USO Put Options Volume Erupts as Oil Prices Sink

The energy sector is vulnerable to additional losses, making it a prime time to buy puts

Jun 20, 2017 at 12:07 PM
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Put volume has exploded on the United States Oil Fund (USO), as the energy shares sink with oil prices. With July-dated crude futures slumping 3.2% to $42.79 per barrel -- in bear-market territory -- USO is trading down 2.6% at $8.88, fresh off an annual low of $8.83. Against this backdrop, 302,971 put options have traded on USO so far, seven times what's typically seen and with volume on track to settle in the 100th annual percentile. 

Most active are the August 8.50 and 9 puts, where almost 190,800 contracts have collectively traded. Trade-Alert indicates the bulk of the activity is due to one trader selling to close a 40,000-contract block of the 9-strike puts and using the proceeds to fund the purchase of a 70,000-contract block of the 8.50-strike puts. If this is the case, the options trader is hoping to capitalize on continued losses for USO over the next two months by rolling her bearish bet down.

Elsewhere, several symmetrical 25,000-contract lots were exchanged at USO's August 8, 8.50, 9, and 9.50 puts. Considering these blocks went off simultaneously, it's likely at the hands of one trader, though it's hard to tell at this point how they are connected.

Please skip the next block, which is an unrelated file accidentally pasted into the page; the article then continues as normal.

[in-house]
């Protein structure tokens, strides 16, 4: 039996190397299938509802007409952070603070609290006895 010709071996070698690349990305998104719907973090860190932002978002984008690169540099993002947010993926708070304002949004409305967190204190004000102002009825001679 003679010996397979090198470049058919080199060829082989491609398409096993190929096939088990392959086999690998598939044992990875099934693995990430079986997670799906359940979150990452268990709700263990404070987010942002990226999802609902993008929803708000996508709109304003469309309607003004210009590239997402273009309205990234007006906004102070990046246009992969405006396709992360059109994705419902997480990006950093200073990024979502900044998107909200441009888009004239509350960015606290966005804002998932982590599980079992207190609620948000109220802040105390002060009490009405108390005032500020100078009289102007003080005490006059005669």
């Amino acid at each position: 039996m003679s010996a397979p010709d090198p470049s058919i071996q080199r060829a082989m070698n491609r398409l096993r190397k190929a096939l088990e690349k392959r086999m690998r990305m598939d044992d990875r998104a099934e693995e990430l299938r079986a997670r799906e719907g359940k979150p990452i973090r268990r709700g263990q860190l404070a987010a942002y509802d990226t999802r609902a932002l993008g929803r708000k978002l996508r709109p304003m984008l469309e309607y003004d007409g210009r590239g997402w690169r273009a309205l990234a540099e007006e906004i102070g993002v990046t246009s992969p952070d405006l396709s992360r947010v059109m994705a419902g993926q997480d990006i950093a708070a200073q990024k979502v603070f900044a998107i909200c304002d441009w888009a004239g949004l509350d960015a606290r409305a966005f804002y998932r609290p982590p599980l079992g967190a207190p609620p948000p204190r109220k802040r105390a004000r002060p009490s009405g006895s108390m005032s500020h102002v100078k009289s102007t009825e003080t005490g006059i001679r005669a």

More broadly, USO options traders have shown a growing appetite for long puts over calls in recent weeks. At the International Securities Exchange (ISE), Chicago Board Options Exchange (CBOE), and NASDAQ OMX PHLX (PHLX), speculative players have bought to open 140,009 puts and 114,355 calls over the last 10 sessions. The resultant put/call volume ratio of 1.22 is up from its June 1 reading of 0.77.

However, as Schaeffer's Senior VP of Research Todd Salamone noted in this week's Monday Morning Outlook, the energy sector is vulnerable to additional losses as large speculators slowly unwind their long positions. As such, Salamone says to "avoid the energy group, and/or consider buying puts on energy names to trade around long positions."

Now's affordable time to purchase premium on short-term USO options, too. The energy fund's Schaeffer's Volatility Index (SVI) of 28% ranks in the 15th annual percentile, meaning low volatility expectations are being priced into near-term options -- a potential boon to premium buyers.

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